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‘Or Equal’ Architectural Specification for Building Materials

  |  Posted in Architects, Commercial

‘Or Equal’ Architectural Specification for Building Materials

A lot of industry time and money has been wasted on interpreting the ‘or equal’ clause. Imagine dealing with several manufacturers trying to prove that their product “meets or exceeds standards”—another catchphrase–the standards for each product (up to hundreds of products). That’s unfortunately what any construction project today must deal with.

Sometimes the ‘or equal’ designation is not accompanied by any standards or ideas about how a product could be the equal of another. The ‘equal’ criteria, even when set forth, can different for each project. A lot of confusion can arise from assuming that ‘or equal’ means the same thing to everyone.

Why Or Equal Exists in Architectural Specifications.

The architect has to make the building that fits his vision, budget and timetable.

Spec writers have to produce specs for hundreds of products, amounting to hundreds or thousands of pages of specifications per project. They can’t always be up on the latest product information.

The product manufacturers want their product to be used in the building process so they will fight to be considered as an or equal.

The contractor team has to be able to build in sequence and on time so he needs options in case there is a problem.

In addition to this, outside circumstances can dictate specifications.

Public building regulations often have a state definition of ‘or equal’ that everyone must accept.

Some projects cannot be bid on without a minimum number of manufacturers for each item.

Specifications can be cited in legal proceedings in the case that something goes horribly wrong, or as an accountability mechanism in the workplace when results don’t happen as planned. Failure to comply to ‘or equal’ can have disastrous consequences. The specifications are part of the contract and should be treated as such.

So How Can You Play the Or Equal Game in Architectural Specification

1) Recognize that specifications should be detailed, concise, current, and easy to understand. Don’t work with, hire, or support firms with lousy spec writers or with little regard for specs. You shouldn’t be held responsible for someone else’s failures.

2) Set, or find out, what ‘or equal’ means for this specific project. Don’t assume it means the same thing as it did on the last project. If the building is subject to state regulations, find out if the state is in charge of defining ‘or equal.’

3) If you’re a product manufacturer, realize that playing nice, providing industry information, and building relationships will get you farther than bashing the competition. Make sure that your product gets the look it deserves, but remember that architects are dealing with lots of products and lots of other aspects of their jobs. You also might be interested in my recent post on selling to architects. One of the easiest ways to help is to make sure your product reps can provide insight on your product’s specifications and understand the role of an architect in the building process.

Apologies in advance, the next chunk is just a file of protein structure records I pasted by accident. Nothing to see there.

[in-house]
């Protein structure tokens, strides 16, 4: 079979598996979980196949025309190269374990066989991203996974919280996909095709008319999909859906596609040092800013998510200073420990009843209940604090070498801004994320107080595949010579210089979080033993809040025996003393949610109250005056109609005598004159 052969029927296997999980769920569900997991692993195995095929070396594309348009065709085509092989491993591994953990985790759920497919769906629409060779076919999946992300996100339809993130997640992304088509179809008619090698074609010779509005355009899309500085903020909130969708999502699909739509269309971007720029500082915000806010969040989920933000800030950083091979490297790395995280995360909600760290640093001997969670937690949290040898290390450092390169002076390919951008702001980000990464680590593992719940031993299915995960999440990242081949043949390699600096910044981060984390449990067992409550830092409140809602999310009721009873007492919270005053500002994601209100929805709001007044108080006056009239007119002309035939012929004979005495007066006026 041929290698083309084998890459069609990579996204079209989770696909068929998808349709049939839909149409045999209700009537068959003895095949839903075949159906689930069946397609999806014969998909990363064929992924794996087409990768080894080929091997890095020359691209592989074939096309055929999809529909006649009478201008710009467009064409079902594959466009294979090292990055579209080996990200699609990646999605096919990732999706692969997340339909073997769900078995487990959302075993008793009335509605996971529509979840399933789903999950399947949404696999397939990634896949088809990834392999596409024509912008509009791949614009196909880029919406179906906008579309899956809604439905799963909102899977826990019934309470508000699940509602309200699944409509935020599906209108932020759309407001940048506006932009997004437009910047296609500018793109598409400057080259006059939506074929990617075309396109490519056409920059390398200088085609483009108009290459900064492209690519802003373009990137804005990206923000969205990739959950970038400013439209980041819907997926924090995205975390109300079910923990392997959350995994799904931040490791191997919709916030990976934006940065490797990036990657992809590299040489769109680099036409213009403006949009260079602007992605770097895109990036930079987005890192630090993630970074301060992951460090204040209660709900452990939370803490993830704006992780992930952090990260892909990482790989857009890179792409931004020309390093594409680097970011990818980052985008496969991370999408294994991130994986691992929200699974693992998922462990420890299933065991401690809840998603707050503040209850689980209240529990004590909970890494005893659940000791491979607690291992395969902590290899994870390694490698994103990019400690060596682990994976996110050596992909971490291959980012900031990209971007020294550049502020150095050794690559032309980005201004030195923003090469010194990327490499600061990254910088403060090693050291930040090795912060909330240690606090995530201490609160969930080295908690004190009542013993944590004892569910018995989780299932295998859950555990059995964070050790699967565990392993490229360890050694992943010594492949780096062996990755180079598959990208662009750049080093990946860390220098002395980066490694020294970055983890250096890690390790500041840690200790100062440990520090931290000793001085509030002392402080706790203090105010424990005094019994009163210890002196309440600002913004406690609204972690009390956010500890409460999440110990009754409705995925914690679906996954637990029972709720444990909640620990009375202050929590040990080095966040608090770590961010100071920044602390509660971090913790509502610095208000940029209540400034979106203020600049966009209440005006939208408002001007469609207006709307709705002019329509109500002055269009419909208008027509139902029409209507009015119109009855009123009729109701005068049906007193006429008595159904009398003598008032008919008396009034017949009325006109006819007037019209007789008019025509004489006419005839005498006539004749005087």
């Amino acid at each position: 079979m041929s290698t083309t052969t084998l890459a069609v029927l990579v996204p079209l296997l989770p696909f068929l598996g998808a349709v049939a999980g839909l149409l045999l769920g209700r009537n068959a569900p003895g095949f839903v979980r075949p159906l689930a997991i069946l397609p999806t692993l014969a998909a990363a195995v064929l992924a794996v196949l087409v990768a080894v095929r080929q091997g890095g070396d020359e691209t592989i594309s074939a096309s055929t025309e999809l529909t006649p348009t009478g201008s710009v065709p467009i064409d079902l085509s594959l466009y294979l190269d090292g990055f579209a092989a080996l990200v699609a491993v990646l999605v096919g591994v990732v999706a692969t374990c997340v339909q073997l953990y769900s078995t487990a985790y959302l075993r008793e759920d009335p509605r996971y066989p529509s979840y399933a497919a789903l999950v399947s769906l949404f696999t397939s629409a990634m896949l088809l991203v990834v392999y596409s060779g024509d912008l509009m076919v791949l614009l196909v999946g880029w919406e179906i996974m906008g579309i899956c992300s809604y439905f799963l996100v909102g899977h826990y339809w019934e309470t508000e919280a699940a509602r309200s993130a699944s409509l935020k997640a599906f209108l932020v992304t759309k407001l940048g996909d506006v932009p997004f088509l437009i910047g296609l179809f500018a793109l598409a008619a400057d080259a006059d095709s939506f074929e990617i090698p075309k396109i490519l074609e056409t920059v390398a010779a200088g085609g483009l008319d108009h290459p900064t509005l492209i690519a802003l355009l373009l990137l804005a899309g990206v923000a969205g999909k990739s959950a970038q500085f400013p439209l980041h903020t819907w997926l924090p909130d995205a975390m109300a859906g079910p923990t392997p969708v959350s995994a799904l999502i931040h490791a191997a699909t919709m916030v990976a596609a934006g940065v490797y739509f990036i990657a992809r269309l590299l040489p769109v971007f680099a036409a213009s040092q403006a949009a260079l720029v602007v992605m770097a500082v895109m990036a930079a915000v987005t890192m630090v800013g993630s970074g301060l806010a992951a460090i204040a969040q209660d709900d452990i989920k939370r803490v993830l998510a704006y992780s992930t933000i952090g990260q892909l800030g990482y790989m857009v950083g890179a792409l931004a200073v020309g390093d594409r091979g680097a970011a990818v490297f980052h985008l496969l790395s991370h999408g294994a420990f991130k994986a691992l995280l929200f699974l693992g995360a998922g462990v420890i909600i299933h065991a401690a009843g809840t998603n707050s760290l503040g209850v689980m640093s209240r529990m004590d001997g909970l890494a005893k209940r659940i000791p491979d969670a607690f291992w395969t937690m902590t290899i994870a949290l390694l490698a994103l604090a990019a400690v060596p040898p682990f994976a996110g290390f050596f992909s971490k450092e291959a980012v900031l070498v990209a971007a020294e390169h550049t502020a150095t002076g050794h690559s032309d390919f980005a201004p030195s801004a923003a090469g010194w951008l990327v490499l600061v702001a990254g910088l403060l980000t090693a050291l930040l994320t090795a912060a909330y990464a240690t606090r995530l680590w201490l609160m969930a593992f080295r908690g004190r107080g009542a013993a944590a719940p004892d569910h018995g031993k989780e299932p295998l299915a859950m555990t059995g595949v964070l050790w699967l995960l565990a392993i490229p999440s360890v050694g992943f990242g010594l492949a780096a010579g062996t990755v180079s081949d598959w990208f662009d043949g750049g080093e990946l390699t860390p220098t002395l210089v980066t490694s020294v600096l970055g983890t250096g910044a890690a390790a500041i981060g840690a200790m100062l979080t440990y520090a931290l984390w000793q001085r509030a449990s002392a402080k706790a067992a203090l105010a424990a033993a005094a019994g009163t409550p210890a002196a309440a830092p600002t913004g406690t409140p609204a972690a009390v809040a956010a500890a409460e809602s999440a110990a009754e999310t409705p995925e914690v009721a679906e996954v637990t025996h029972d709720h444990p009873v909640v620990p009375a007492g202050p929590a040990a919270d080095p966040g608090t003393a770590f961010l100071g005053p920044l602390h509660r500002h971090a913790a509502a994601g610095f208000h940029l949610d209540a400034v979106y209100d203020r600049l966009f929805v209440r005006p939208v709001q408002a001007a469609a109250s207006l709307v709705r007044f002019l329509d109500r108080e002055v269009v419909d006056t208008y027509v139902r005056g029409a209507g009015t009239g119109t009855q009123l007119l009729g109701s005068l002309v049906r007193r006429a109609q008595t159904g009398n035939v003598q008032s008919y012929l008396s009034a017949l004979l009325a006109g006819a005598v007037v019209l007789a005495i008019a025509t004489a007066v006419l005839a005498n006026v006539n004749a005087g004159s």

4) Listing a suitable spread of products prevents confusion and heinous building errors. It might be in your best interest as a manufacturer to pinpoint the competition and the differences between your product and others so that the project does not use an inappropriate product.

5) Communicate! If there are problems or concerns, don’t assume. If someone is annoying you by asking too many questions, remember that a few minutes of annoyance now could be worth a lot of time and money later. Coordination and communication are vital at every stage of a construction project.

6) Try to sort out everything in the specs before the construction begins.

In conclusion, every bit of due diligence adds value for the owner by ensuring that his budget, schedule, and needs are met. Following these tips will make everyone involved look good, will ensure a successful final product, and guarantee a happy customer.

Here is another post I wrote about selling to architects and another about the importance of educating architects.

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Thanks for the following comments.  I’d like to hear your feedback and suggestions on how to sell architects.

“Great article Mark….always good to position yourself as the industry expert not just your company’s product rep!”
Brian Martucci
Regional Manager

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I am the leading sales growth consultant in the building materials industry, I identify the blind spots that enable building materials companies to grow their sales and retain more customers.  As I am not an ad agency, my recommendations are focused on your sales growth and not my future income.

My mission is to help building materials companies be the preferred supplier of their customers and to turn those customers into their best salespeople. Contact me to discuss your situation.